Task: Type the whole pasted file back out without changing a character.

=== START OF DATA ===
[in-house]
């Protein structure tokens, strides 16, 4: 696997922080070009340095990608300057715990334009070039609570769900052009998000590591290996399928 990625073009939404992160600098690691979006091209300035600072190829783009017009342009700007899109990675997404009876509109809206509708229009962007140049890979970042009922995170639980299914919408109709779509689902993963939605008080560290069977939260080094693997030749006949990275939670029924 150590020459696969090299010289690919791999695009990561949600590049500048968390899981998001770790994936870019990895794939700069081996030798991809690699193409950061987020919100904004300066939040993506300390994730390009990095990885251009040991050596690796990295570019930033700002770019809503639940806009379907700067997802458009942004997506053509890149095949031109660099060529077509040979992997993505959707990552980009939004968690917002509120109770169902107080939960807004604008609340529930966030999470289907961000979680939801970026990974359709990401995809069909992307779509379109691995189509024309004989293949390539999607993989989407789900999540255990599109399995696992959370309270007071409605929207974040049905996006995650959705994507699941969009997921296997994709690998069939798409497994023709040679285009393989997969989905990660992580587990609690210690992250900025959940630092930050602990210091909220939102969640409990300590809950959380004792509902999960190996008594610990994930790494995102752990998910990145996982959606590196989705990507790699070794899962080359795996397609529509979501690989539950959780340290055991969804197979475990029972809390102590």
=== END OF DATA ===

[in-house]
């Protein structure tokens, strides 16, 4: 696997922080070009340095990608300057715990334009070039609570769900052009998000590591290996399928 990625073009939404992160600098690691979006091209300035600072190829783009017009342009700007899109990675997404009876509109809206509708229009962007140049890979970042009922995170639980299914919408109709779509689902993963939605008080560290069977939260080094693997030749006949990275939670029924 150590020459696969090299010289690919791999695009990561949600590049500048968390899981998001770790994936870019990895794939700069081996030798991809690699193409950061987020919100904004300066939040993506300390994730390009990095990885251009040991050596690796990295570019930033700002770019809503639940806009379907700067997802458009942004997506053509890149095949031109660099060529077509040979992997993505959707990552980009939004968690917002509120109770169902107080939960807004604008609340529930966030999470289907961000979680939801970026990974359709990401995809069909992307779509379109691995189509024309004989293949390539999607993989989407789900999540255990599109399995696992959370309270007071409605929207974040049905996006995650959705994507699941969009997921296997994709690998069939798409497994023709040679285009393989997969989905990660992580587990609690210690992250900025959940630092930050602990210091909220939102969640409990300590809950959380004792509902999960190996008594610990994930790494995102752990998910990145996982959606590196989705990507790699070794899962080359795996397609529509979501690989539950959780340290055991969804197979475990029972809390102590």